The Angel of Kaunas

December 31, 2015 by J-Wire Staff
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Electronics giant Philips is behind a book being written by Dutch author Jan Brokken on the story of Jan Zwartendijk, also known as the “Angel of Kaunas” and wants to hear from anyone whose family may have survived the Holocaust because of his help.

Zwartendijk was instrumental in saving 2,350 Jews from Holocaust.

Many of those he saved did not know his real name but only knew him by his nickname “Mr.Philips Radio”.

A visa signed by Jan Zwartendijk

A visa signed by Jan Zwartendijk

During WWII, Zwartendijk directed the Philips plants in Lithuania. Between 1939 and 1941 he was made an acting consul of the Dutch government in exile under Dutch ambassador to Latvia, De Decker.

When the Soviet Union took over Lithuania in 1940, some of the Jewish Dutch residents in Lithuania approached Zwartendijk to request a visa to the Dutch Indies. With De Decker’s permission, Zwartendijk agreed to help them. The word spread and Jews who had fled from German-occupied Poland also sought his assistance.

Jan Zwarzendijk

Jan Zwartendijk

In defiance of official diplomatic niceties, Zwartendijk signed a declaration that entering Curaçao in the West Indies did not require a visa, while omitting the second part of the standard notice that the permission of the governor of Curaçao was necessary. (In fact, the first visas of this kind were issued by De Decker himself earlier, and Jews approached Zwartendijk after news of this unusual possibility had spread.)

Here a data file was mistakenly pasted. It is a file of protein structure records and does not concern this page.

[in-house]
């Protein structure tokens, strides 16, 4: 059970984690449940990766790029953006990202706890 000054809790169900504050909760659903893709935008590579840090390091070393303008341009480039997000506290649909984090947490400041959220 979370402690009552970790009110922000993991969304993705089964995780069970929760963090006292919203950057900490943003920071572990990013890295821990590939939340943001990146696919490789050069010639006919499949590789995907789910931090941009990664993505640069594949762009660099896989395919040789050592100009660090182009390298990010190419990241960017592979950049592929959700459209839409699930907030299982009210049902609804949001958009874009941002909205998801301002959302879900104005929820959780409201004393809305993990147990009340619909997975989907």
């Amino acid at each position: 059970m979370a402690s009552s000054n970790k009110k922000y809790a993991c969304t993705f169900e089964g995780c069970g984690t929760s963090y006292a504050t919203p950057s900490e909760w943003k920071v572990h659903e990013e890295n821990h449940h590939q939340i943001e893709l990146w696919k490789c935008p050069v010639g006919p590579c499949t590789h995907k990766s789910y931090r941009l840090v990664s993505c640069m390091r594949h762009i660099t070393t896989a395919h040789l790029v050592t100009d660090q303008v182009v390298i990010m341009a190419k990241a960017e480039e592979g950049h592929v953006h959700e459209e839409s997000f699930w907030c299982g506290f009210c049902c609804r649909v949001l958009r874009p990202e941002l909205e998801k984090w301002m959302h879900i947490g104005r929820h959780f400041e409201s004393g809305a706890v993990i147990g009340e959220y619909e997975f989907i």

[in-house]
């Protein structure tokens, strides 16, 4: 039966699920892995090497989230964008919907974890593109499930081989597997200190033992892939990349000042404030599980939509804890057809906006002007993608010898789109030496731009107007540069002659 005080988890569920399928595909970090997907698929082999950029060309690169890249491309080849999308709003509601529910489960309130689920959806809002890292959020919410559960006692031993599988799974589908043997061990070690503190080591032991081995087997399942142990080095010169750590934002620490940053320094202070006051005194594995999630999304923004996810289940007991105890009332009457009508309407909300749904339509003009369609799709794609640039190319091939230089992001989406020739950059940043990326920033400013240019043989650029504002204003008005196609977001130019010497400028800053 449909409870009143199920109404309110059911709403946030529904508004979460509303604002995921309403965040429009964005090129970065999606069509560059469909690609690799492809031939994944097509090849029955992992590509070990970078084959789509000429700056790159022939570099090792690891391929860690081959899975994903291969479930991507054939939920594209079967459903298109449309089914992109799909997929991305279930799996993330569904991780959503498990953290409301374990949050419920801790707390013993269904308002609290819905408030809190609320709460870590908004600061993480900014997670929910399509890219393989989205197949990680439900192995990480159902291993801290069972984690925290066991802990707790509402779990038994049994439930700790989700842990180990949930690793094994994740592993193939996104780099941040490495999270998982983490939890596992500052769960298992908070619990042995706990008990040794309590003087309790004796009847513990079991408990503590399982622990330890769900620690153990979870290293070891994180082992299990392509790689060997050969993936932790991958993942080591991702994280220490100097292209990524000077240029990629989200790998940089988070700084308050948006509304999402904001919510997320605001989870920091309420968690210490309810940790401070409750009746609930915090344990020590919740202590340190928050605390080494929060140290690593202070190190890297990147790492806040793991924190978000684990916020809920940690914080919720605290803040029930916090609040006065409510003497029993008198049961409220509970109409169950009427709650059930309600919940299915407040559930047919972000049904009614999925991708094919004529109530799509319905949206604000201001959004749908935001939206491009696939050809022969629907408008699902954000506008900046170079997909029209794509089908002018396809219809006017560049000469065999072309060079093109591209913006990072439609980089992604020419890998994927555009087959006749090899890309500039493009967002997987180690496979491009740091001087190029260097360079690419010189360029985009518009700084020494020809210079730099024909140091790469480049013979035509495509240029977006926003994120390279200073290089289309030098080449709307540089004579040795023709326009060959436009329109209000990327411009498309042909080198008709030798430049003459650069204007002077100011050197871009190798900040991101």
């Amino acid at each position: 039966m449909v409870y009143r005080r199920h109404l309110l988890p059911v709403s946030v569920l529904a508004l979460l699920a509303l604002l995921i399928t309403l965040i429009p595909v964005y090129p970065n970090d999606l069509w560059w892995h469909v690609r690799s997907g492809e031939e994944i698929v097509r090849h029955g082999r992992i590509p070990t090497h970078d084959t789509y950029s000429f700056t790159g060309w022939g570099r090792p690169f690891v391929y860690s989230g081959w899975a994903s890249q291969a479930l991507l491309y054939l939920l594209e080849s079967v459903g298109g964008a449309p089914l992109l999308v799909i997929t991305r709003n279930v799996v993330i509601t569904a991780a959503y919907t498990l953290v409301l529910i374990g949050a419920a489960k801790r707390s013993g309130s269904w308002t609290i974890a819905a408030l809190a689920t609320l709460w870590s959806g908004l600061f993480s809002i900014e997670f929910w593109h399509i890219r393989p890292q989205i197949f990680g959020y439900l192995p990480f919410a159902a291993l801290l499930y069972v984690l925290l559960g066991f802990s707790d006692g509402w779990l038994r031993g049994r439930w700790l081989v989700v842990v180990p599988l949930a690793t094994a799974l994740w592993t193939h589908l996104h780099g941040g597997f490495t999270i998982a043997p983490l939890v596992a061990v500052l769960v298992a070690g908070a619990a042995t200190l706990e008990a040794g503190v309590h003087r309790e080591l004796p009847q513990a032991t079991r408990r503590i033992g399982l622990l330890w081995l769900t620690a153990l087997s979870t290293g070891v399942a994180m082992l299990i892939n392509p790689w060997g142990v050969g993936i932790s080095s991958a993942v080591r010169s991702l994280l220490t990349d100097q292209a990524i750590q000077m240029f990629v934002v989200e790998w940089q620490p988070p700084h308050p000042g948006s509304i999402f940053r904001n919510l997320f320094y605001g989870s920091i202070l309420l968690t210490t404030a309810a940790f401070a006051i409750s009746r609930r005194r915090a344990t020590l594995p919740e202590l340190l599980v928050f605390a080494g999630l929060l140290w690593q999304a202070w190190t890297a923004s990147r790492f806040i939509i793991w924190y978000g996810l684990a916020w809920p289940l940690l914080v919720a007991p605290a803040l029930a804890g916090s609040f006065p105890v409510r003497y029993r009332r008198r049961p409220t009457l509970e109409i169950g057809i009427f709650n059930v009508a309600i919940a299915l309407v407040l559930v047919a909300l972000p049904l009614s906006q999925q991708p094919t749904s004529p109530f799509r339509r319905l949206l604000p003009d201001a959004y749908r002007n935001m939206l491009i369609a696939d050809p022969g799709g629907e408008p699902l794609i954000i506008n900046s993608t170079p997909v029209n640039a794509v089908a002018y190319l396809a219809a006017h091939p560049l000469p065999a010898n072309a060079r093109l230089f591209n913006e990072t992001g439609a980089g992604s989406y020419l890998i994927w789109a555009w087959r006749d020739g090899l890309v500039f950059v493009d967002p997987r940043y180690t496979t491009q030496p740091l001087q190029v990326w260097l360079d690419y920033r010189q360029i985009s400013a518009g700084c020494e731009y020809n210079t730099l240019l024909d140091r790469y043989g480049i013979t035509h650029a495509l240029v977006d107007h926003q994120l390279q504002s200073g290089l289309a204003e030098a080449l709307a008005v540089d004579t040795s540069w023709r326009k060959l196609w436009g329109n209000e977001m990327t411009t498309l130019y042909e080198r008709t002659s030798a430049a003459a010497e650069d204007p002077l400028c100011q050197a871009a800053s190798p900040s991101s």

The refugees then approached Chiune Sugihara, a Japanese consul, who gave them a transit visa through Japan, also against official diplomatic rules. This gave many refugees an opportunity to leave Lithuania for the Far East via the Trans-Siberian railway.

In a three weeks period from July 26, 1940 Zwartendijk wrote up over 2400 de facto visas to Curaçao. Many who helped only knew him as “Mr Philips Radio”. When the Soviet Union annexed Lithuania, they closed down his Philips office together with the embassies and consulates in Kaunas. Zwartendijk returned to the occupied Netherlands to work at the Philips headquarters in Eindhoven until his retirement. He never discussed his activities with the Jews in Kaunas,

Zwartendijk died in 1976.

The project is supported by the Philips Museum in Eindhoven.

Researchers at the museum are keen to make contact with people who can give them personal testimony of what Jan Zwartendijk did for them.

There were more Dutch diplomats issuing “Curacao” visas, namely Mr. De Decker, Dutch ambassador in Riga, Latvia and Mr de Jong, Dutch Consul General in Stockholm, Sweden. A limited number was issued by Mr de Voogd in Kobe, Japan.

With these “Curacao” visas in hand people trying to escape the Holocaust would be able to get access visas to Japan and transit visas through Russia. The Japanese access visas were issued by Chiune Sugihara, Japanese consul in Kaunas.
To give the book on Mr. Zwartendijk more background, we would be also interested in getting in contact with people who can give testimony on Mr. De Decker, Mr. de Jong, Mr. de Voogd and Mr. Sugihara.

If you have information which may be useful to Philips, please contact:

Jan Kamp,

Researcher at the Philips Museum, Eindhoven, the Netherlands.


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